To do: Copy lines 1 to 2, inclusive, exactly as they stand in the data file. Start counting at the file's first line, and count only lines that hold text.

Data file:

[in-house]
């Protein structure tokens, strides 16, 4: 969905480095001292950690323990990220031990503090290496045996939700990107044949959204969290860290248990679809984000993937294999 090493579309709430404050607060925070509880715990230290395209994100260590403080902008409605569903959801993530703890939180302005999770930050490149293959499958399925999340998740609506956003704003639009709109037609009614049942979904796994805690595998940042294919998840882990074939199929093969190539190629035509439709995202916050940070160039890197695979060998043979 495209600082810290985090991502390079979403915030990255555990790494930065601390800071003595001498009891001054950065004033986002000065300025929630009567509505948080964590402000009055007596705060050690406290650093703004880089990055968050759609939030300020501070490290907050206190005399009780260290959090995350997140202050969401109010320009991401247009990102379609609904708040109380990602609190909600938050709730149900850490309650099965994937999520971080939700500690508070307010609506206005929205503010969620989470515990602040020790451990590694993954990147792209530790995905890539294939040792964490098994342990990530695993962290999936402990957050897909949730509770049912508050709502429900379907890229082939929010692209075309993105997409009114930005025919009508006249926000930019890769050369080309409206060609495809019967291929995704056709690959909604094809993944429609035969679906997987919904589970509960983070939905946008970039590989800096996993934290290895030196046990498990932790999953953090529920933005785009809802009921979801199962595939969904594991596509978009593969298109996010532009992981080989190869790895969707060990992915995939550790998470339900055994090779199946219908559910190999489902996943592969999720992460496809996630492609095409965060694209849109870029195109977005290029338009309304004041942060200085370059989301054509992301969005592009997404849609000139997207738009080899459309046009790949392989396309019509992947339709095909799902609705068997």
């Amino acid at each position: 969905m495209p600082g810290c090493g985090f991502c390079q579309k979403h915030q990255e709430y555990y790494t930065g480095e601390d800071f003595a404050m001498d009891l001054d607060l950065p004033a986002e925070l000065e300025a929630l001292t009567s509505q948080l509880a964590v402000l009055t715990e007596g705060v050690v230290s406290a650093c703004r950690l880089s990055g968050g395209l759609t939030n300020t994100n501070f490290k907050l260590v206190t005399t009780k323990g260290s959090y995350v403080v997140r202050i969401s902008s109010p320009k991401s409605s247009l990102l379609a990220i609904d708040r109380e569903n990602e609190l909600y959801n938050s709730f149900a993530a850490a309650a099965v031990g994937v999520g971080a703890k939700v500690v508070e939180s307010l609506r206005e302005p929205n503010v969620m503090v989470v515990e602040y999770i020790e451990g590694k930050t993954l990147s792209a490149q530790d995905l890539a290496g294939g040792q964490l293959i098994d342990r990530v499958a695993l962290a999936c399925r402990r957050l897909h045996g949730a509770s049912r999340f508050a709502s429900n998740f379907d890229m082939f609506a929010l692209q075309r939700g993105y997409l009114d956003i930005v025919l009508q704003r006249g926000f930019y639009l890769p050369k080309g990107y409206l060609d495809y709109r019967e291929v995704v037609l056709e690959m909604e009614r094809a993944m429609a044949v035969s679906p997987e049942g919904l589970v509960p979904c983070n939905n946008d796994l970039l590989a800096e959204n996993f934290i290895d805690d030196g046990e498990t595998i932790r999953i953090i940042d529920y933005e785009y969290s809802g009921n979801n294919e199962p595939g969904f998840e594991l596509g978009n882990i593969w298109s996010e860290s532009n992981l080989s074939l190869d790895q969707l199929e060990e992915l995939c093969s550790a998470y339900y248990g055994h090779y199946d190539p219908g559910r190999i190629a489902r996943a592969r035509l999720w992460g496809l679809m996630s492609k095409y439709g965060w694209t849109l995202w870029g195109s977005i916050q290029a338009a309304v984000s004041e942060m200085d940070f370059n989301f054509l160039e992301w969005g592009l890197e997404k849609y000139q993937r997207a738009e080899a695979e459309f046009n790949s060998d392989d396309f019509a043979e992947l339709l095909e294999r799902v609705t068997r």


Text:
[in-house]
């Protein structure tokens, strides 16, 4: 969905480095001292950690323990990220031990503090290496045996939700990107044949959204969290860290248990679809984000993937294999 090493579309709430404050607060925070509880715990230290395209994100260590403080902008409605569903959801993530703890939180302005999770930050490149293959499958399925999340998740609506956003704003639009709109037609009614049942979904796994805690595998940042294919998840882990074939199929093969190539190629035509439709995202916050940070160039890197695979060998043979 495209600082810290985090991502390079979403915030990255555990790494930065601390800071003595001498009891001054950065004033986002000065300025929630009567509505948080964590402000009055007596705060050690406290650093703004880089990055968050759609939030300020501070490290907050206190005399009780260290959090995350997140202050969401109010320009991401247009990102379609609904708040109380990602609190909600938050709730149900850490309650099965994937999520971080939700500690508070307010609506206005929205503010969620989470515990602040020790451990590694993954990147792209530790995905890539294939040792964490098994342990990530695993962290999936402990957050897909949730509770049912508050709502429900379907890229082939929010692209075309993105997409009114930005025919009508006249926000930019890769050369080309409206060609495809019967291929995704056709690959909604094809993944429609035969679906997987919904589970509960983070939905946008970039590989800096996993934290290895030196046990498990932790999953953090529920933005785009809802009921979801199962595939969904594991596509978009593969298109996010532009992981080989190869790895969707060990992915995939550790998470339900055994090779199946219908559910190999489902996943592969999720992460496809996630492609095409965060694209849109870029195109977005290029338009309304004041942060200085370059989301054509992301969005592009997404849609000139997207738009080899459309046009790949392989396309019509992947339709095909799902609705068997």